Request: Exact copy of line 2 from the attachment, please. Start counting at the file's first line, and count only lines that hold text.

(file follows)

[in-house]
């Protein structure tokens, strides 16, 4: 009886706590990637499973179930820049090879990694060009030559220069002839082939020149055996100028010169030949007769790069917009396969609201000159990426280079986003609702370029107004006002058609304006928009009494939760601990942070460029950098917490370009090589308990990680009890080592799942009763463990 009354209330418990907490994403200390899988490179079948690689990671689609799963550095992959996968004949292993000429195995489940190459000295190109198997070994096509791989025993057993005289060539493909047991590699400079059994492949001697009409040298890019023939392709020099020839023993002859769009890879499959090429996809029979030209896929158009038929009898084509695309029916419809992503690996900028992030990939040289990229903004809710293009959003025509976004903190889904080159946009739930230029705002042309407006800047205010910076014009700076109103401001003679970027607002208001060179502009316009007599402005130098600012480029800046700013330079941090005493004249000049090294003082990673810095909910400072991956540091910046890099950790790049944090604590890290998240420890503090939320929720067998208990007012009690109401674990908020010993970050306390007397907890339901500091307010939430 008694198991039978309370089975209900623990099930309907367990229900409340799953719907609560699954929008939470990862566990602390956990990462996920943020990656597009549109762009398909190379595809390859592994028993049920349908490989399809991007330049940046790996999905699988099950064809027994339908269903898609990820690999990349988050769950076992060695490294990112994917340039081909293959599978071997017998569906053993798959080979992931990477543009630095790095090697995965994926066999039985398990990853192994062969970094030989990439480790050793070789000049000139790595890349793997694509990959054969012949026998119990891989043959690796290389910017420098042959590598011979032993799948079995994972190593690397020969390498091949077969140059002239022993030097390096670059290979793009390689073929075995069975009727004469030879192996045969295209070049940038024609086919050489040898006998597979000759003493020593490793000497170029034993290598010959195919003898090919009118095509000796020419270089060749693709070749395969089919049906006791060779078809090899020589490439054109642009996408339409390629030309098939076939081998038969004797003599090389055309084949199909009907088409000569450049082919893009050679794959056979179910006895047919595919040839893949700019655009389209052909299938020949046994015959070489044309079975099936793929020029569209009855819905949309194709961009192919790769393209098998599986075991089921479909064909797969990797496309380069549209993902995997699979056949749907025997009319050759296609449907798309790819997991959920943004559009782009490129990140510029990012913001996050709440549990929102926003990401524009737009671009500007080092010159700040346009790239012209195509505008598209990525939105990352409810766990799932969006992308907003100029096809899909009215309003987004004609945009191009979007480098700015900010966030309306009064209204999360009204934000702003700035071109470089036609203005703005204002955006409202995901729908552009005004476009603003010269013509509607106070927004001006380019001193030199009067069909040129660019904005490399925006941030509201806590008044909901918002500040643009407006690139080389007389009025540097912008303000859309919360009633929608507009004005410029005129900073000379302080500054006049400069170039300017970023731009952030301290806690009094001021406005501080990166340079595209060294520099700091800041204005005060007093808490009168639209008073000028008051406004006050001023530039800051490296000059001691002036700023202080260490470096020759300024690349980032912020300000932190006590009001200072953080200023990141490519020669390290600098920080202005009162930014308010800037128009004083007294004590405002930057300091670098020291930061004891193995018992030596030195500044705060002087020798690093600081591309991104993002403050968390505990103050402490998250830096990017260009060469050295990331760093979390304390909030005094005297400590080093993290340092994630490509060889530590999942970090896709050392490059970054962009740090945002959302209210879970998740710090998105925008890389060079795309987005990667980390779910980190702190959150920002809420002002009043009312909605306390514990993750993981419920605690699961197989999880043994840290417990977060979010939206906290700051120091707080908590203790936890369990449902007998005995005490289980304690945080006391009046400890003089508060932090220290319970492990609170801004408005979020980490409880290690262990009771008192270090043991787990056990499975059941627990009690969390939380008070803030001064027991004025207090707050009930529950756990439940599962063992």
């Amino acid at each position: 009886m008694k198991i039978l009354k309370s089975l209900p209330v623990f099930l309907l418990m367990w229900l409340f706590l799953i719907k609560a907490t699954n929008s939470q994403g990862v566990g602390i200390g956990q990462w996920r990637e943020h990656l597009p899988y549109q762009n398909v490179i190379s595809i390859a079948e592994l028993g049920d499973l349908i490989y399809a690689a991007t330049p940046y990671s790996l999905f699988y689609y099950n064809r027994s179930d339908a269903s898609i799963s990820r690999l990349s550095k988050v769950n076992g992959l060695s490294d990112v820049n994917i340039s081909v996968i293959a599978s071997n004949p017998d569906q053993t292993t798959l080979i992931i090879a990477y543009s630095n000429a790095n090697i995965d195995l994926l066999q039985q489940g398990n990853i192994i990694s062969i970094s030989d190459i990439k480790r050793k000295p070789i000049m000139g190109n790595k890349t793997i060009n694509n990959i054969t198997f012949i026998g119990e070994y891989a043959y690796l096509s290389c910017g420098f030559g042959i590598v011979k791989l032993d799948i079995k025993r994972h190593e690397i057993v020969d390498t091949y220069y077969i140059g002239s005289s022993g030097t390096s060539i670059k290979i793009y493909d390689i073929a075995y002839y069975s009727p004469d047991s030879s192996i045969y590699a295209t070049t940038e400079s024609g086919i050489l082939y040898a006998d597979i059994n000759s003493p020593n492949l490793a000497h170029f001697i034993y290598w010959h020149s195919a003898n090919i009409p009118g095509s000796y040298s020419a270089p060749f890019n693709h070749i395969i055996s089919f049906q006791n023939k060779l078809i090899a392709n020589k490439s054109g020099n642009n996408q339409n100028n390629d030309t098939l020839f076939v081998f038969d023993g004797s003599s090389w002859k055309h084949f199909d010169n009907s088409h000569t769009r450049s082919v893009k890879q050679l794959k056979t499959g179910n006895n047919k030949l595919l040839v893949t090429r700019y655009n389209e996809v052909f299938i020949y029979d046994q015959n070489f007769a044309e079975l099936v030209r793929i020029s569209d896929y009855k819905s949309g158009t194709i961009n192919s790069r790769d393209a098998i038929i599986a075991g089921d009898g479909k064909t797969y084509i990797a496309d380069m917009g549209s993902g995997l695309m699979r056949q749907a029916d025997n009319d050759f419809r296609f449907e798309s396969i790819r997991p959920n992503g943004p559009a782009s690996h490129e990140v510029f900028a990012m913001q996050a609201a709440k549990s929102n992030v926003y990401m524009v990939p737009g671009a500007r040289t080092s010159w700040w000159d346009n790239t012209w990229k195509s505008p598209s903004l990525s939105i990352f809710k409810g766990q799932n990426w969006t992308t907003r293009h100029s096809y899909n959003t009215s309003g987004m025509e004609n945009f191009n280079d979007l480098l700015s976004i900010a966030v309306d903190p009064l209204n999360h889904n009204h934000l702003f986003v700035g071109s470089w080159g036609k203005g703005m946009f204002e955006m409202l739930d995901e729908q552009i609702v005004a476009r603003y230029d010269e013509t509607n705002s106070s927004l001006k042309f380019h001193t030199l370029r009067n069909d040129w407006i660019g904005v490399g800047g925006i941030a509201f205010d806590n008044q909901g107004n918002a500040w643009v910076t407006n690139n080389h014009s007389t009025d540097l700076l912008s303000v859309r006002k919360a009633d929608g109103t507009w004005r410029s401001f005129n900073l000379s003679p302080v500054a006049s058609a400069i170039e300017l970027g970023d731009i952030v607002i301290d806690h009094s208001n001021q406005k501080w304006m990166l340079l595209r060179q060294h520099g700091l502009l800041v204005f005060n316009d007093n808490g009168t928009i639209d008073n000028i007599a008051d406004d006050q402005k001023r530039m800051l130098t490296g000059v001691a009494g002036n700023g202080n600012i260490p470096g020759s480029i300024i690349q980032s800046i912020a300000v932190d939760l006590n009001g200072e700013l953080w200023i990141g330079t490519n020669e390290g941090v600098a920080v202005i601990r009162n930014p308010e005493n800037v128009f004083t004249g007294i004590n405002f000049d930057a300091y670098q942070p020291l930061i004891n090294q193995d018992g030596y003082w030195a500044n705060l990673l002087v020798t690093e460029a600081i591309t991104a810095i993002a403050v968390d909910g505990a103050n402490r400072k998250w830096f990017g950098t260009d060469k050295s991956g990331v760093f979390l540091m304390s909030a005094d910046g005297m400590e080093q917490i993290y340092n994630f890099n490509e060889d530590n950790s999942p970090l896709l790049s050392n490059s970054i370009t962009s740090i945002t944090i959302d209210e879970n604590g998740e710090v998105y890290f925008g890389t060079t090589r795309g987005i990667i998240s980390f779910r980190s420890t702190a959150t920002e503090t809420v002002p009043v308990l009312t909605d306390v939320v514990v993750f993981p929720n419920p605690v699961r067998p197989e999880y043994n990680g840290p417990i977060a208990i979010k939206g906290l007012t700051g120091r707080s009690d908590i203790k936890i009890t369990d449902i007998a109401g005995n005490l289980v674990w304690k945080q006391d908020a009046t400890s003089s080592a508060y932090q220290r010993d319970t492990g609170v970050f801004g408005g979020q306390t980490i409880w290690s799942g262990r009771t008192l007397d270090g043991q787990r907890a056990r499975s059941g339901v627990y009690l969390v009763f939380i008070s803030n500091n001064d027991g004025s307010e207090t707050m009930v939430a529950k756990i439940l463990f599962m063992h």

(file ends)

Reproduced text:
């Protein structure tokens, strides 16, 4: 009886706590990637499973179930820049090879990694060009030559220069002839082939020149055996100028010169030949007769790069917009396969609201000159990426280079986003609702370029107004006002058609304006928009009494939760601990942070460029950098917490370009090589308990990680009890080592799942009763463990 009354209330418990907490994403200390899988490179079948690689990671689609799963550095992959996968004949292993000429195995489940190459000295190109198997070994096509791989025993057993005289060539493909047991590699400079059994492949001697009409040298890019023939392709020099020839023993002859769009890879499959090429996809029979030209896929158009038929009898084509695309029916419809992503690996900028992030990939040289990229903004809710293009959003025509976004903190889904080159946009739930230029705002042309407006800047205010910076014009700076109103401001003679970027607002208001060179502009316009007599402005130098600012480029800046700013330079941090005493004249000049090294003082990673810095909910400072991956540091910046890099950790790049944090604590890290998240420890503090939320929720067998208990007012009690109401674990908020010993970050306390007397907890339901500091307010939430 008694198991039978309370089975209900623990099930309907367990229900409340799953719907609560699954929008939470990862566990602390956990990462996920943020990656597009549109762009398909190379595809390859592994028993049920349908490989399809991007330049940046790996999905699988099950064809027994339908269903898609990820690999990349988050769950076992060695490294990112994917340039081909293959599978071997017998569906053993798959080979992931990477543009630095790095090697995965994926066999039985398990990853192994062969970094030989990439480790050793070789000049000139790595890349793997694509990959054969012949026998119990891989043959690796290389910017420098042959590598011979032993799948079995994972190593690397020969390498091949077969140059002239022993030097390096670059290979793009390689073929075995069975009727004469030879192996045969295209070049940038024609086919050489040898006998597979000759003493020593490793000497170029034993290598010959195919003898090919009118095509000796020419270089060749693709070749395969089919049906006791060779078809090899020589490439054109642009996408339409390629030309098939076939081998038969004797003599090389055309084949199909009907088409000569450049082919893009050679794959056979179910006895047919595919040839893949700019655009389209052909299938020949046994015959070489044309079975099936793929020029569209009855819905949309194709961009192919790769393209098998599986075991089921479909064909797969990797496309380069549209993902995997699979056949749907025997009319050759296609449907798309790819997991959920943004559009782009490129990140510029990012913001996050709440549990929102926003990401524009737009671009500007080092010159700040346009790239012209195509505008598209990525939105990352409810766990799932969006992308907003100029096809899909009215309003987004004609945009191009979007480098700015900010966030309306009064209204999360009204934000702003700035071109470089036609203005703005204002955006409202995901729908552009005004476009603003010269013509509607106070927004001006380019001193030199009067069909040129660019904005490399925006941030509201806590008044909901918002500040643009407006690139080389007389009025540097912008303000859309919360009633929608507009004005410029005129900073000379302080500054006049400069170039300017970023731009952030301290806690009094001021406005501080990166340079595209060294520099700091800041204005005060007093808490009168639209008073000028008051406004006050001023530039800051490296000059001691002036700023202080260490470096020759300024690349980032912020300000932190006590009001200072953080200023990141490519020669390290600098920080202005009162930014308010800037128009004083007294004590405002930057300091670098020291930061004891193995018992030596030195500044705060002087020798690093600081591309991104993002403050968390505990103050402490998250830096990017260009060469050295990331760093979390304390909030005094005297400590080093993290340092994630490509060889530590999942970090896709050392490059970054962009740090945002959302209210879970998740710090998105925008890389060079795309987005990667980390779910980190702190959150920002809420002002009043009312909605306390514990993750993981419920605690699961197989999880043994840290417990977060979010939206906290700051120091707080908590203790936890369990449902007998005995005490289980304690945080006391009046400890003089508060932090220290319970492990609170801004408005979020980490409880290690262990009771008192270090043991787990056990499975059941627990009690969390939380008070803030001064027991004025207090707050009930529950756990439940599962063992």